Cancer Foundation Finland awards more than 7 million euros in grants for Finnish cancer research
This year, the Cancer Foundation’s total grants for cancer research reached a record of 7.35 million euros. A major grant was awarded for a project developing precision immune therapies for blood cancers. The Cancer Foundation also awarded several major three-year research grants for research into various cancer diseases and fundamental cancer research.
The Cancer Foundation received 231 grant applications by the call deadline of 24 August 2022. There were 162 applications for research grants, including 11 applications for major grants. Of all applications, 44 per cent concerned clinical cancer research, that is, research that involves cancer patients. The number of applications, especially the number of applications for dissertation grants, returned to pre-Covid levels.
The annual donations the Cancer Foundation receives provide a wide range of support for research projects on cancer. In 2022, the most funding was again allocated to research that does not focus on any particular type of cancer, about one-third of the total funding granted. Research focusing on prostate, breast, colorectal or ovarian cancer also received a considerable amount of funding.
A three-year major grant of 450,000 euros was awarded to Professor Satu Mustjoki (University of Helsinki) for a research project titled “Towards optimised immunotherapies in blood cancers”. The project aims to discover new precision immune therapies for blood cancers that carry a poor prognosis. Such leukaemias cannot be treated even with novel immunotherapies, since they are capable of evading the body’s defences. Mustjoki’s research team and collaborators aim to explore the mechanisms by which blood cells that have become malignant evade the immune response and develop resistance to treatment. The researchers will also seek new medicinal combinations that, when coupled with immunotherapy, have the ability to eliminate cancer cells. The aim is to increase molecular-level understanding of cancer immunology and to develop precision immune therapies for blood cancers.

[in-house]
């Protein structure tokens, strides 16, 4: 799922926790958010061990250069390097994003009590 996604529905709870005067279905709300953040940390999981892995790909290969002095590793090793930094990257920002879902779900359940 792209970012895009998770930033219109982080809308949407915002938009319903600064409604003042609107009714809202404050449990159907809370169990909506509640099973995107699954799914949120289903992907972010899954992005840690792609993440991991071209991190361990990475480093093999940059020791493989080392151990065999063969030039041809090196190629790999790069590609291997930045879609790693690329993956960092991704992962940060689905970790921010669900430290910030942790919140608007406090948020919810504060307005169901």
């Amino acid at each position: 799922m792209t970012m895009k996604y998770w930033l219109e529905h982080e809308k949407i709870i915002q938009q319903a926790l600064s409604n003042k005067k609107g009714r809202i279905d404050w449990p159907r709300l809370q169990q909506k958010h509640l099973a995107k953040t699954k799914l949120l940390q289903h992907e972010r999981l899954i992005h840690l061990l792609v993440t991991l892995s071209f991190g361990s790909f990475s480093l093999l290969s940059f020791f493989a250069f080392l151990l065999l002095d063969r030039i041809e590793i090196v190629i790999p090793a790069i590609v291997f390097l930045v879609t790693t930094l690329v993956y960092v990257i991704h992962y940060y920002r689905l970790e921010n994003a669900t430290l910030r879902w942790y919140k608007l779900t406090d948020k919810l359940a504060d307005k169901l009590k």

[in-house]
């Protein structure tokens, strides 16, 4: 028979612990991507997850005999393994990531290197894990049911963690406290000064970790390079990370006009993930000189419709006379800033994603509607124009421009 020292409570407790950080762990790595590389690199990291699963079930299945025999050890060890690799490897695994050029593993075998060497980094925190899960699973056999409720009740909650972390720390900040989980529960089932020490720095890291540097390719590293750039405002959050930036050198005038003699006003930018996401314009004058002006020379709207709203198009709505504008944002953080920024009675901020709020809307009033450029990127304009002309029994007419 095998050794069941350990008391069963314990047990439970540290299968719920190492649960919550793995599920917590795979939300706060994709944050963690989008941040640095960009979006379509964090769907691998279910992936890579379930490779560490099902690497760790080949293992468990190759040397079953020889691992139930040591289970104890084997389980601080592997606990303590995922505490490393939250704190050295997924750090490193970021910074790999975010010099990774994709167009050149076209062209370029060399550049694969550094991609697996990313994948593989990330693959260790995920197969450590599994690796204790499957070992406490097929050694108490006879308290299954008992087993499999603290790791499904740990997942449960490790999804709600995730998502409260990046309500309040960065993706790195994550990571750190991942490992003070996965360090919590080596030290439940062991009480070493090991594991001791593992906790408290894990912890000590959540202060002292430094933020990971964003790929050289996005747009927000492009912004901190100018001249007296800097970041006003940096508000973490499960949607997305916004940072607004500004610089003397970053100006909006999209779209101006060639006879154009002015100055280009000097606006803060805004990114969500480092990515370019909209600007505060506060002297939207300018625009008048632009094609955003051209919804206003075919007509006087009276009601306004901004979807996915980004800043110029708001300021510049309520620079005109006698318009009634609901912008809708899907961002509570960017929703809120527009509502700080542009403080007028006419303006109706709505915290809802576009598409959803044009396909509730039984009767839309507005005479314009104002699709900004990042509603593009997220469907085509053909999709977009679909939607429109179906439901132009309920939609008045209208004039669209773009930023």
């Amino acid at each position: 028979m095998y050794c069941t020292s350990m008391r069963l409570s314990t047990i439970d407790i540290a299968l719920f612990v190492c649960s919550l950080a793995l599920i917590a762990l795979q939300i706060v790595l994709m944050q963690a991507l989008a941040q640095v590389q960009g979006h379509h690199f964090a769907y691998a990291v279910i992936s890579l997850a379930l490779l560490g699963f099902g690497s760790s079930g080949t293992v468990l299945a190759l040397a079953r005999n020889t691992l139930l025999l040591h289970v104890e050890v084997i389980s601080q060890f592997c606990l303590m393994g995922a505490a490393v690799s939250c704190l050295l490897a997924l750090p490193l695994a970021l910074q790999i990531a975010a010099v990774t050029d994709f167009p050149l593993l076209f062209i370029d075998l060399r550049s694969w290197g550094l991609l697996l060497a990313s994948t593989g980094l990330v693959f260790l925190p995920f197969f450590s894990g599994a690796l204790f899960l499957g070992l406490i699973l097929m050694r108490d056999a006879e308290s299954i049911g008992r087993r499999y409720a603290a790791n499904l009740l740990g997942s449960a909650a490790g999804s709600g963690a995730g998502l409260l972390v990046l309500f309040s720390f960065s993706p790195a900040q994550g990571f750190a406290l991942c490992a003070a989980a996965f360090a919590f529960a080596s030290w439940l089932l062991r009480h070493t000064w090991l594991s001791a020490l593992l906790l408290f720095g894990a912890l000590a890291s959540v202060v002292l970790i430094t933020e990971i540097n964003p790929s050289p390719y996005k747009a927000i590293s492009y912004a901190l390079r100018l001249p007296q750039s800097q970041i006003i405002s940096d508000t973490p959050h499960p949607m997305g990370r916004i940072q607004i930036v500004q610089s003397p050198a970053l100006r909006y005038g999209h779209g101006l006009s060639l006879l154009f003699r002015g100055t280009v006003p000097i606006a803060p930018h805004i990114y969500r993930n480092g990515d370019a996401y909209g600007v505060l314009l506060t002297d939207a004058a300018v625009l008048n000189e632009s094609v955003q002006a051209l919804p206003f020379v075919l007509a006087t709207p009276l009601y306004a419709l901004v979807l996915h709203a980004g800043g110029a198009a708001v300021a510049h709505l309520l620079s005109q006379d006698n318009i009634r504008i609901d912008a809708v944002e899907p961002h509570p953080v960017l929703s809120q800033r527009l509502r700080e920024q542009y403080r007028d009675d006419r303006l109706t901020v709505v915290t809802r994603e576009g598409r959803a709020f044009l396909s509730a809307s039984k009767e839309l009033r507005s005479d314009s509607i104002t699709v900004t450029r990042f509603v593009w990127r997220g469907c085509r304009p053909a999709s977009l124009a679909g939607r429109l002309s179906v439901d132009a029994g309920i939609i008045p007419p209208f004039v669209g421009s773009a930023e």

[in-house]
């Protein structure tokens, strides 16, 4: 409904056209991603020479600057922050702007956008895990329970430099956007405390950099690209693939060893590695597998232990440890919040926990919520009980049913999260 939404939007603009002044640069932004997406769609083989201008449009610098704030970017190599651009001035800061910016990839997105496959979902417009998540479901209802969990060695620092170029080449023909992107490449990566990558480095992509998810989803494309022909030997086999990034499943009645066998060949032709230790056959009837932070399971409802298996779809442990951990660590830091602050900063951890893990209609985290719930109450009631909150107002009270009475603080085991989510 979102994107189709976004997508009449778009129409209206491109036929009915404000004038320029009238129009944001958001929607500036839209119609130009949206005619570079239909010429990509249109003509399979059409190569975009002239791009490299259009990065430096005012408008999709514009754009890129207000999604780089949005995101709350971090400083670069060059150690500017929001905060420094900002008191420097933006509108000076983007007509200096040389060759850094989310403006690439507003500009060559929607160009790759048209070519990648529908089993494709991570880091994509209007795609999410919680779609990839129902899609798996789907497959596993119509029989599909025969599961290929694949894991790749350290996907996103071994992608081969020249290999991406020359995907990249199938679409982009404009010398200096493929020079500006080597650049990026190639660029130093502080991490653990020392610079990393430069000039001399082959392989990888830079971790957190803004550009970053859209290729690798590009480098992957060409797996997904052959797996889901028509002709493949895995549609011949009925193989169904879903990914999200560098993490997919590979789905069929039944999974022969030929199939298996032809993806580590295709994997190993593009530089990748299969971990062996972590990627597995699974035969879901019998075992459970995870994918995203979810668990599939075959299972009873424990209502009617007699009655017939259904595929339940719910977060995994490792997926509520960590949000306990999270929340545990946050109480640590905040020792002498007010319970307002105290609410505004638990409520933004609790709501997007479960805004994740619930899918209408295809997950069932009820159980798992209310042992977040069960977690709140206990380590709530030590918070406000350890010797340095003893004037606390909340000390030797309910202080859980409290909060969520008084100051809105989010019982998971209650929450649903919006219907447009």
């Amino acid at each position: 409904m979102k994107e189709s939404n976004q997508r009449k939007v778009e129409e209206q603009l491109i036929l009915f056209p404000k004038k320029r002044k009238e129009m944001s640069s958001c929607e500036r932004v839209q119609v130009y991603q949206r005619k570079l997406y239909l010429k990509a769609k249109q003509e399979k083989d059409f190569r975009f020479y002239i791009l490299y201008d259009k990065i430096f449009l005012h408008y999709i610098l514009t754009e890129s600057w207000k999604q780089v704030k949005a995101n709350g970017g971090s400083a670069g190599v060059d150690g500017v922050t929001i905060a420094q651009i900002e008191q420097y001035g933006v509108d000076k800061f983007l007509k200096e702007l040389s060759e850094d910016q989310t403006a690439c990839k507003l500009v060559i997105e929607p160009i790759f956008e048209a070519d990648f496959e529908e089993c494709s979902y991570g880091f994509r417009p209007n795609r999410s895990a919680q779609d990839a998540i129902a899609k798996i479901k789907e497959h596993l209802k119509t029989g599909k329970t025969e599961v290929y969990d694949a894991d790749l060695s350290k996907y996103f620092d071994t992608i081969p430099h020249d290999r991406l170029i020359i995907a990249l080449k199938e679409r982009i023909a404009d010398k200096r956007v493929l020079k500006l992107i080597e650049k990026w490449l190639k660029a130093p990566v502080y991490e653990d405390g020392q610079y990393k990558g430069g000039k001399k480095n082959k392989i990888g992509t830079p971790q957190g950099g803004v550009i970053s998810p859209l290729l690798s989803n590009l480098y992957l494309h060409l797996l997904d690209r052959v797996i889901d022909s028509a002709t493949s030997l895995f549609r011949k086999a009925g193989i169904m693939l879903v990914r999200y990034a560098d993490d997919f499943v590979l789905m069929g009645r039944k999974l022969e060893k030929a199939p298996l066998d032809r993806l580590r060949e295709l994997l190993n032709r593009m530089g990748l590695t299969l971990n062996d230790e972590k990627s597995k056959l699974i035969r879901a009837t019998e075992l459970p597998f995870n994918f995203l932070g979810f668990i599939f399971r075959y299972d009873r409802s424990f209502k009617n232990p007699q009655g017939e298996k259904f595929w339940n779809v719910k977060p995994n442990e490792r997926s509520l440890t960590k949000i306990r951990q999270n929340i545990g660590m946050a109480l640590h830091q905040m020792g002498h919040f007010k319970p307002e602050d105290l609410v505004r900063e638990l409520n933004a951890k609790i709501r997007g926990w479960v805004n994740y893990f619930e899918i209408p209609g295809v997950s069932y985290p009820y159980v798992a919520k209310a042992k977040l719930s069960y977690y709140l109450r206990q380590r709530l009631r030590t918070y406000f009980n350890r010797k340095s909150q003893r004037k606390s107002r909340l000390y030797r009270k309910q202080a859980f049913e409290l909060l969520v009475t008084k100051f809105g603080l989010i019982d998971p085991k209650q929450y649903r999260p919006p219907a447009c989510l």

Grants to other significant research projects:
Professor of Computational Biomedicine Merja Heinäniemi (University of Eastern Finland): three-year research grant of 300,000 euros for the research project “Targeting metabolic and signalling co-dependencies in drug-resistant leukaemic cell states”.
Professor, Head Physician Olli Carpen (University of Helsinki): three-year research grant of 300,000 euros for the research project “Identifying critical outcome-regulating elements in ovarian cancer by tissue image analysis combined with spatial transcriptomics”.
Professor Peeter Karihtala (HUS): research grant of 60,000 euros for the research project “Physical exercise during neoadjuvant chemotherapy for breast cancer as a means to increase pathological complete response rates: the randomised Neo-ACT trial”.
More multi-annual research grants than before
As in many previous years, this year’s applications show three significant trends that are still on the rise: immunotherapy, i.e. treatments that activate the body’s own defences, personalised targeting of cancer treatment by means of modern diagnostics, and the use of artificial intelligence, especially to support more accurate cancer classification.
- The results of all these lines of research are rapidly being translated into clinical practice and will benefit those affected by cancer already in the near future, says Jarmo Wahlfors, Research Director at Cancer Foundation Finland. He is also pleased to note the record sum of grants awarded, which meant that the Cancer Foundation was able to award more multi-year research grants than before.
- Long-term funding reduces the workload associated with securing funding for the research so that researchers can focus on their research projects. Writing grant applications is not the way to beat cancer – research is, says Wahlfors.
Autumn grants awarded to 93 researchers or research teams
In 2022, Cancer Foundation Finland has supported cancer research with grants totalling 7.35 million euros.
Research and dissertation grants were awarded to 93 researchers or research teams to the tune of 7,350,000 euros.
The Cancer Society of Finland consists of 12 regional cancer societies and six national patient organisations. The CSF maintains the Finnish Cancer Registry. Cancer Foundation Finland is a charitable organisation and the main private funder of cancer research in the country.